Horsetails get the wind up


Intercellular gas spaces are ubiquitous in the sporophytes of extant vascular plants. They function in the movement of gases in photosynthetic structures of land plants and in the movement of oxygen to below-ground structures, especially in plants of waterlogged soils (Raven, 1996). The view for the six decades up to 1980 was that these gas spaces were havens of diffusion, undisturbed by the mass flow of gases except when wind flapped leaves or flexed shoots, although the occurrence of convective flow of gases in plants was reported in the 19th century, beginning with Dutrochet in 1841 (Dacey, 1980, 1981; Groβe, 1996). The modern era of studies began with Dacey (1980, 1981) who showed that water lilies had internal winds apparently related to the O2 supply to roots in anoxic sediments. Internal winds have subsequently been found in a number of the wetland and emergent aquatic flowering plants, often in those with multiple photosynthetic shoots arising from a common rhizome (Brix et al., 1992; Groβe, 1996; Skelton & Allaway, 1996; Evans et al., 2009). William and Jean Armstrong have made major contributions through their work on Phragmites australis (e.g. Armstrong et al., 1992; Afreen et al., 2007). In this issue of New Phytologist, Armstrong & Armstrong (pp. 202–215) extend these studies to Equisetum telmateia where they found the fastest pressurized gas-flow rates measured so far, and model the possibility of internal winds in some Carboniferous relatives of Equisetum with the life form of rhizomatous trees (i.e. Calamites and similar genera).

‘Armstrong & Armstrong have given a plausible account of how the occurrence of high gas-flow rates relate to root and root-hair structure and the ecology of the plant.’

The key feature of humidity-induced convection that underlies gas flow in E. telmateia is the small (< 1 μm) aperture of stomata in younger, undamaged shoots. These small apertures impose such a high resistance to pressurized mass flow of gases that they prevent such flow; small apertures also restrict diffusive gas movement. The presence of photosynthetic pigments and of a water supply to the shoot means that the usual process of H2O evaporation into intercellular gas spaces takes place, with the latent heat provided by that fraction of the absorbed solar radiation which is, necessarily, not stored as photosynthetic products. With widely open stomata, H2O vapour loss by diffusion with little mass flow is the dominant gas flux between shoot and atmosphere, with minor fluxes of O2 out and CO2 in, and a very small pressure difference between shoot gas spaces and the atmosphere. With stomata nearly closed, all these fluxes (and especially the mass flow component) are decreased, and the pressure difference between intercellular gas spaces and the atmosphere increases owing to the addition of more water vapour to the internal atmosphere. If there is no means of relieving this pressure by mass flow of gas through a relatively high-conductance pathway to, and out of, other parts of the plant, then the shoot temperature increases until energy balance is achieved, with increased heat loss by convection (in the atmosphere), radiation and (limited) latent heat in transpiration through stomata. Relief of the pressure by convective gas flow requires a high-conductance pathway from the younger live shoots through the rhizome and out to the atmosphere through older shoots attached to the same rhizome. The presence of such a high-conductance pathway, and the associated mass flow of gas in E. telmateia, involves relatively uninterrupted gas spaces occupying a large fraction of the volume of the rhizomes and emergent shoots of this perennial plant (Armstrong & Armstrong). Gas is vented to the atmosphere mainly through damaged shoots or stubble (Armstrong & Armstrong).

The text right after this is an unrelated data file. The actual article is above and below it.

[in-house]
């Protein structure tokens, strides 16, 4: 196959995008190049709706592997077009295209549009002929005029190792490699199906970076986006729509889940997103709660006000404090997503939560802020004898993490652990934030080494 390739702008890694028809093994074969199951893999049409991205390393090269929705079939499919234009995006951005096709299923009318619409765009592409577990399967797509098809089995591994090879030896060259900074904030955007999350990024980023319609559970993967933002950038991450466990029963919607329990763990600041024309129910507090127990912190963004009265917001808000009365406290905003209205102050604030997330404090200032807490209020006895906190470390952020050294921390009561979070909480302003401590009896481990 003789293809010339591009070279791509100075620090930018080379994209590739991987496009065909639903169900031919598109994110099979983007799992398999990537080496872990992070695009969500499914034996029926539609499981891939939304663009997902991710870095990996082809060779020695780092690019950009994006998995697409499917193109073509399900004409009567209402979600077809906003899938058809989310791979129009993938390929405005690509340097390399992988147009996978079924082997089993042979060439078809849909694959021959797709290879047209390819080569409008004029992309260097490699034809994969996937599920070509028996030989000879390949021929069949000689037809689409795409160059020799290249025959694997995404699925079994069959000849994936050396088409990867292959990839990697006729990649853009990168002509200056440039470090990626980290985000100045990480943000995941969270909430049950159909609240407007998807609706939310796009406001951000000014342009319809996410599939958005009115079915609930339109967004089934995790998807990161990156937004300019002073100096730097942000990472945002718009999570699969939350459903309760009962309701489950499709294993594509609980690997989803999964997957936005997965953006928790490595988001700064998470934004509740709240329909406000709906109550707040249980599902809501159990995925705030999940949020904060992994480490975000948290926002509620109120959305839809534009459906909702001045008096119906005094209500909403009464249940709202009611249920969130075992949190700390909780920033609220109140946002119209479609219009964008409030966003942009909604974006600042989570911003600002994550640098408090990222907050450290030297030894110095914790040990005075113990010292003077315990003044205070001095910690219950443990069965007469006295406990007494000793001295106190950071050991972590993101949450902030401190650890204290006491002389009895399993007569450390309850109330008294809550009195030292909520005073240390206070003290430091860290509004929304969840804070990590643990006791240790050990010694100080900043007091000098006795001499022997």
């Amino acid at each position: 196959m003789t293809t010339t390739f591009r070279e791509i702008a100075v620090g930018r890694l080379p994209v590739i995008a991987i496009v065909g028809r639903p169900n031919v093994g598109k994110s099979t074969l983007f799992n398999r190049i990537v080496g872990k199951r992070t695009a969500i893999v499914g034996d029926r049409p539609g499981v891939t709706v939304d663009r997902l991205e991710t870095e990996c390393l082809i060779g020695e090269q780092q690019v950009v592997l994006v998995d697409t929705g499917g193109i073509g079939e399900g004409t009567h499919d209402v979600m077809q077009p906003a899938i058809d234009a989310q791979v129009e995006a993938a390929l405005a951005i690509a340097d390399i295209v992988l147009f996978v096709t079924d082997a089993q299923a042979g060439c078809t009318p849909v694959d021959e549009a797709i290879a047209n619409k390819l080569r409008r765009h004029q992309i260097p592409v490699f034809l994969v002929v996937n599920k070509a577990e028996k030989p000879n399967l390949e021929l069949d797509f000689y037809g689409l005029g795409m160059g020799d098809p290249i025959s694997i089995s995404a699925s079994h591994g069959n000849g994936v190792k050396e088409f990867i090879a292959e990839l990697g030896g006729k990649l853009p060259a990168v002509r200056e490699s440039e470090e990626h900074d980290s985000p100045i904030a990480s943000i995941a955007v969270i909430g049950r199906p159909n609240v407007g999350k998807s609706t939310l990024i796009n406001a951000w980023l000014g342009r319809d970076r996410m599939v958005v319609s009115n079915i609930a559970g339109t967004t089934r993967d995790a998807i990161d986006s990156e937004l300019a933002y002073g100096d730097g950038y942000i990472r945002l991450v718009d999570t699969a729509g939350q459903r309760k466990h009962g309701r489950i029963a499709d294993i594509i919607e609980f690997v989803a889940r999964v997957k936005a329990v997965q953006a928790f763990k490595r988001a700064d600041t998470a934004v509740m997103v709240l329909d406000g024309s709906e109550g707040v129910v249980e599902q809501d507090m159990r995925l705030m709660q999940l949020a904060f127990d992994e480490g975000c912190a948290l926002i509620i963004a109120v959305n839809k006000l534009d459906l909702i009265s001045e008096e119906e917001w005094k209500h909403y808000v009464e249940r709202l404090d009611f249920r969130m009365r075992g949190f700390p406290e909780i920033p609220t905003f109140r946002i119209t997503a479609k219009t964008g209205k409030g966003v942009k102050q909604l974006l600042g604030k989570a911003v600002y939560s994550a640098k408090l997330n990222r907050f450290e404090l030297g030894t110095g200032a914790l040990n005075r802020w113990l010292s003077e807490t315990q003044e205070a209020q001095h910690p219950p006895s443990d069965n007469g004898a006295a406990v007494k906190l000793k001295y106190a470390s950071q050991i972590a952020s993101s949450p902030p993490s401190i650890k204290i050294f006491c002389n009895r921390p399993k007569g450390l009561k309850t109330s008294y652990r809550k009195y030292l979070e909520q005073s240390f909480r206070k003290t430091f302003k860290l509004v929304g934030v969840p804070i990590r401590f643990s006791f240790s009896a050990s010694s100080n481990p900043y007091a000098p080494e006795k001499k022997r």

Why is gas flow through E. telmateia so rapid relative to other plants?

The anatomy of E. telmateia has a particularly high computed conductance for pressurised flow of gas through the schizogenous aerenchyma channels (vallecular canals), of which there are four or five in branches, c. 10 in rhizomes and c. 30 in stems. These channels occupy less of the cross-sectional area of axes than does the central pith cavity, but, unlike the pith cavity, have no flow-impeding nodal diaphragms. Measurements show higher conductance on a per-axis basis for the aerenchyma channels than for the pith cavity for axis segments long enough to include nodes (Armstrong & Armstrong).

In other species of Equisetum, there was no detectable convective flow in two species, slow flow in a further two species and relatively rapid flow inEquisetum palustre, especially when its small size was taken into account (Armstrong & Armstrong). These differences in flow, and those between E. telmateia and other wetland species, are related mechanistically to anatomical differences in the axes and/or to differences in stomatal behaviour.

Functionally, gas flow through wetland plants probably relates in natural selection to the internal provision of O2 to below-ground parts, which are in an environment with a low O2 concentration and a low O2 diffusivity relative to plants in ‘normal’ soil. For E. telmateia, Armstrong & Armstrong have given a plausible account of how the occurrence of high gas-flow rates relate to root and root-hair structure and the ecology of the plant.

What other mechanisms generate pressure within gas spaces and produce gas flow through plants?